Dr. Seuss issue provides teachable moment for parents, teachers
Read Across America Day and the birthday of Dr. Seuss have a different meaning this year. Six of the author’s once-beloved children’s books will no longer be published for their portrayal of certain characters.
Parents and teachers are trying to turn a negative into a positive and hope that recognizing past mistakes will lead toward inclusiveness in the future.
Collier Charter Academy celebrated Read Across American in style.
“We make it a big deal obviously for the kids,” said teacher Lauren Berry. “We want to make it exciting and just something they’re going to remember.”
Children and their parents woke up to the news that six Dr. Seuss books will no longer be sold because of what Dr. Seuss Enterprises admits features racist and insensitive imagery.
Berry, the organizer of the event at Collier Charter Academy, said this presents a teachable moment.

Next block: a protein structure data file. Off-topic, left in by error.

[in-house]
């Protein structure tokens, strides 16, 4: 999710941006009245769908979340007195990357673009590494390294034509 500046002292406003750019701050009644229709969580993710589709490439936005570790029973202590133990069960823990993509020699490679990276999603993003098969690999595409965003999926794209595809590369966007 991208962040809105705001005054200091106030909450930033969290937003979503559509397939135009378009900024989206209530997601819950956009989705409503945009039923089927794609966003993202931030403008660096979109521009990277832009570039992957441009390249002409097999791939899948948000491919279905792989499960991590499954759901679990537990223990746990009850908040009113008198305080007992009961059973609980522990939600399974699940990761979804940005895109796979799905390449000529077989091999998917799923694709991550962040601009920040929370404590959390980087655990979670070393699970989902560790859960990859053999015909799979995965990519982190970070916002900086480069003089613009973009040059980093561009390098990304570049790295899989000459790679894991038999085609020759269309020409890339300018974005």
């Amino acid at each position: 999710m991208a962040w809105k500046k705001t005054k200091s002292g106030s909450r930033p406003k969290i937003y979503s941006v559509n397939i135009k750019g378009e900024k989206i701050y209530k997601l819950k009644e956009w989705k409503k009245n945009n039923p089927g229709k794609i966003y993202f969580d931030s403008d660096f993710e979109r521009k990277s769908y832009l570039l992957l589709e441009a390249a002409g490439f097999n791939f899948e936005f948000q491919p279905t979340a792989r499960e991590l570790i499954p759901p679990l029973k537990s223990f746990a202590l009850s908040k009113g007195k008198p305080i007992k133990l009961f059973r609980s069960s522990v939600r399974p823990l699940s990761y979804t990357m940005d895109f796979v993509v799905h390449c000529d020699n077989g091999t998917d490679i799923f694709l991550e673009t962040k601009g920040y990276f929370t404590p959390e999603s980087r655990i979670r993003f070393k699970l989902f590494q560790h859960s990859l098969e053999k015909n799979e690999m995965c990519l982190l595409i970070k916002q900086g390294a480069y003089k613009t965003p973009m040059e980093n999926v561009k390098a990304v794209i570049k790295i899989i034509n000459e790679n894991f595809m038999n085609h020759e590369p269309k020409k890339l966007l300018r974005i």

“I think it’s really important for students to understand that we always grow through what we go through, so we’re focusing on the positive things and also knowing that we can learn different lessons throughout his books,” Berry said.
Lee County parent Vasha Tolbert agrees.
“It starts with making sure the creators, the illustrators, those who have a hand in putting these pictures in motion and creating the storylines that they’re doing in a place that enables diversity and inclusion,” Tolbert said.
That’s exactly what students at Collier Charter are celebrating — reading books, learning lessons and imagining a better future.
“To have an entire section just about a theme that they enjoy, whether that’s fiction or nonfiction, just something that they’re actually passionate about,” Berry said.